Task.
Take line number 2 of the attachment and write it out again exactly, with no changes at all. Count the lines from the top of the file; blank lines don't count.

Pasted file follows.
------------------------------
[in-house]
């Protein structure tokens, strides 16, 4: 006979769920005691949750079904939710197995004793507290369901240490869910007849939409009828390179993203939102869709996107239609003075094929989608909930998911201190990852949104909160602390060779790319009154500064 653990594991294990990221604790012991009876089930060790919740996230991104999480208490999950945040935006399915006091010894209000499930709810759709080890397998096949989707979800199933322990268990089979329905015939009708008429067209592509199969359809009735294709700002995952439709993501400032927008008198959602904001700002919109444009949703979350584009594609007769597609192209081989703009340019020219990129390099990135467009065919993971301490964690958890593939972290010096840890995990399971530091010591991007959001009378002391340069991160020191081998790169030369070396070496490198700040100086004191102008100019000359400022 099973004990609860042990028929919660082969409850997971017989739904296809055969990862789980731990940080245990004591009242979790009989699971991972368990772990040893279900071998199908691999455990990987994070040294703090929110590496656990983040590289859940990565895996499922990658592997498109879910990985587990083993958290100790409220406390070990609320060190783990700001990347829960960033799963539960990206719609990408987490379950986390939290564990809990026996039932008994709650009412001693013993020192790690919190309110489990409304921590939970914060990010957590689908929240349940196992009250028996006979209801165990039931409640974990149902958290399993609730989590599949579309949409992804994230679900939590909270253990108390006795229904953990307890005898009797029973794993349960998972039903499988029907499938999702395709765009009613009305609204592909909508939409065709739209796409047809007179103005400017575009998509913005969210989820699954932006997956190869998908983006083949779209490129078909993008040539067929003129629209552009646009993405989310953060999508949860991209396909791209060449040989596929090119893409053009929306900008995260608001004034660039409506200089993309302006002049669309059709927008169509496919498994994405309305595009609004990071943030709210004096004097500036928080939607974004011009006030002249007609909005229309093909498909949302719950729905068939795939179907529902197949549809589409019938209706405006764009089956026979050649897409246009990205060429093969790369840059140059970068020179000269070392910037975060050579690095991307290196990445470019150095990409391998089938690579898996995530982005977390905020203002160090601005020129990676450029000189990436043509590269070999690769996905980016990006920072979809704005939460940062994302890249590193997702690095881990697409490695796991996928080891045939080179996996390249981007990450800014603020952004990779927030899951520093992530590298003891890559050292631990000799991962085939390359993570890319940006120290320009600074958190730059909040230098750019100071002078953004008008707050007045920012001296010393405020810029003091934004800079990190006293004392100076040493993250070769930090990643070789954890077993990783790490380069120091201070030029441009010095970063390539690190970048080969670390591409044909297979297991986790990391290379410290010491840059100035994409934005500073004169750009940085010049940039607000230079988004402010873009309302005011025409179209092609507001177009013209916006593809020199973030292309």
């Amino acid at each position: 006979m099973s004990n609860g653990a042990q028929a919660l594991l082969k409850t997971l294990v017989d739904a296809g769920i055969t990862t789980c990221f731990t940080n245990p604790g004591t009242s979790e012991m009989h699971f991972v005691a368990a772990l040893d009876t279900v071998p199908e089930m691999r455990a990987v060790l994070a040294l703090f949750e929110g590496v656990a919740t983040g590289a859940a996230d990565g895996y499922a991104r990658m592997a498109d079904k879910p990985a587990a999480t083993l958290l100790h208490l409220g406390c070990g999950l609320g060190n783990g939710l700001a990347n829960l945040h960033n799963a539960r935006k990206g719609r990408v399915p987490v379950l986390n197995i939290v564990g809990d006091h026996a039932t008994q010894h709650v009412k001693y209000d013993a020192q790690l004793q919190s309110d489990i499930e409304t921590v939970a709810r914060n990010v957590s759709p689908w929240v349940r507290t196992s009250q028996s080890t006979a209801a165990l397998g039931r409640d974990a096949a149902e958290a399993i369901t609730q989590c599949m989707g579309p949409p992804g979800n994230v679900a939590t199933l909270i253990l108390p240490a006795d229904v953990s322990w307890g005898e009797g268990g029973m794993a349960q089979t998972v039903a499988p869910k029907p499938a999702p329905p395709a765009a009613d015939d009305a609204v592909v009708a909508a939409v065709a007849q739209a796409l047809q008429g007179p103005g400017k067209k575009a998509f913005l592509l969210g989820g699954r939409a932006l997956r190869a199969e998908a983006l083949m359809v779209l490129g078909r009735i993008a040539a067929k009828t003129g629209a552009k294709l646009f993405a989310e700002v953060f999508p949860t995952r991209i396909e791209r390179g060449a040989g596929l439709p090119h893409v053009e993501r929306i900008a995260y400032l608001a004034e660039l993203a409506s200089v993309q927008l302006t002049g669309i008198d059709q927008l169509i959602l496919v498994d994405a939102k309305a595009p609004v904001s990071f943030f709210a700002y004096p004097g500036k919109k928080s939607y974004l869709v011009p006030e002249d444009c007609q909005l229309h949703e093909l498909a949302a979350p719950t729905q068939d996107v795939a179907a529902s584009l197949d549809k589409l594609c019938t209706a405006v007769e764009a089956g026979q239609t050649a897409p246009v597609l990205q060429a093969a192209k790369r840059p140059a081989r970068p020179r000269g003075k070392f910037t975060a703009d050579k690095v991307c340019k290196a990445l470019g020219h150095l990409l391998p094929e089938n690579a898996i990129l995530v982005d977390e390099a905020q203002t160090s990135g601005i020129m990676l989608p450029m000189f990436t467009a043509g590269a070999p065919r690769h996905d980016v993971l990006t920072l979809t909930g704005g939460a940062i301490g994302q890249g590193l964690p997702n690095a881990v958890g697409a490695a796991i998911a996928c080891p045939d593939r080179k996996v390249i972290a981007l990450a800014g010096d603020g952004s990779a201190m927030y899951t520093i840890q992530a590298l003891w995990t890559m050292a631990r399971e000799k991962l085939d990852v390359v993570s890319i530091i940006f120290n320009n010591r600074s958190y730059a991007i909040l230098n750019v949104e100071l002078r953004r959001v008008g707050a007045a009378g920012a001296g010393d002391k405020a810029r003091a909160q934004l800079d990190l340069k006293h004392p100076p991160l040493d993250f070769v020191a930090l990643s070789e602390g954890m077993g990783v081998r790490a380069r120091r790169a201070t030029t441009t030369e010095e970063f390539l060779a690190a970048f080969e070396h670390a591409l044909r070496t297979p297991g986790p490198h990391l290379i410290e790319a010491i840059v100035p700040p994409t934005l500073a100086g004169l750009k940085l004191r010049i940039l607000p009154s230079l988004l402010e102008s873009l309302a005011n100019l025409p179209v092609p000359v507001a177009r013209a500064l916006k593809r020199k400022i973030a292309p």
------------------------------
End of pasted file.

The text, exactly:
């Protein structure tokens, strides 16, 4: 006979769920005691949750079904939710197995004793507290369901240490869910007849939409009828390179993203939102869709996107239609003075094929989608909930998911201190990852949104909160602390060779790319009154500064 653990594991294990990221604790012991009876089930060790919740996230991104999480208490999950945040935006399915006091010894209000499930709810759709080890397998096949989707979800199933322990268990089979329905015939009708008429067209592509199969359809009735294709700002995952439709993501400032927008008198959602904001700002919109444009949703979350584009594609007769597609192209081989703009340019020219990129390099990135467009065919993971301490964690958890593939972290010096840890995990399971530091010591991007959001009378002391340069991160020191081998790169030369070396070496490198700040100086004191102008100019000359400022 099973004990609860042990028929919660082969409850997971017989739904296809055969990862789980731990940080245990004591009242979790009989699971991972368990772990040893279900071998199908691999455990990987994070040294703090929110590496656990983040590289859940990565895996499922990658592997498109879910990985587990083993958290100790409220406390070990609320060190783990700001990347829960960033799963539960990206719609990408987490379950986390939290564990809990026996039932008994709650009412001693013993020192790690919190309110489990409304921590939970914060990010957590689908929240349940196992009250028996006979209801165990039931409640974990149902958290399993609730989590599949579309949409992804994230679900939590909270253990108390006795229904953990307890005898009797029973794993349960998972039903499988029907499938999702395709765009009613009305609204592909909508939409065709739209796409047809007179103005400017575009998509913005969210989820699954932006997956190869998908983006083949779209490129078909993008040539067929003129629209552009646009993405989310953060999508949860991209396909791209060449040989596929090119893409053009929306900008995260608001004034660039409506200089993309302006002049669309059709927008169509496919498994994405309305595009609004990071943030709210004096004097500036928080939607974004011009006030002249007609909005229309093909498909949302719950729905068939795939179907529902197949549809589409019938209706405006764009089956026979050649897409246009990205060429093969790369840059140059970068020179000269070392910037975060050579690095991307290196990445470019150095990409391998089938690579898996995530982005977390905020203002160090601005020129990676450029000189990436043509590269070999690769996905980016990006920072979809704005939460940062994302890249590193997702690095881990697409490695796991996928080891045939080179996996390249981007990450800014603020952004990779927030899951520093992530590298003891890559050292631990000799991962085939390359993570890319940006120290320009600074958190730059909040230098750019100071002078953004008008707050007045920012001296010393405020810029003091934004800079990190006293004392100076040493993250070769930090990643070789954890077993990783790490380069120091201070030029441009010095970063390539690190970048080969670390591409044909297979297991986790990391290379410290010491840059100035994409934005500073004169750009940085010049940039607000230079988004402010873009309302005011025409179209092609507001177009013209916006593809020199973030292309």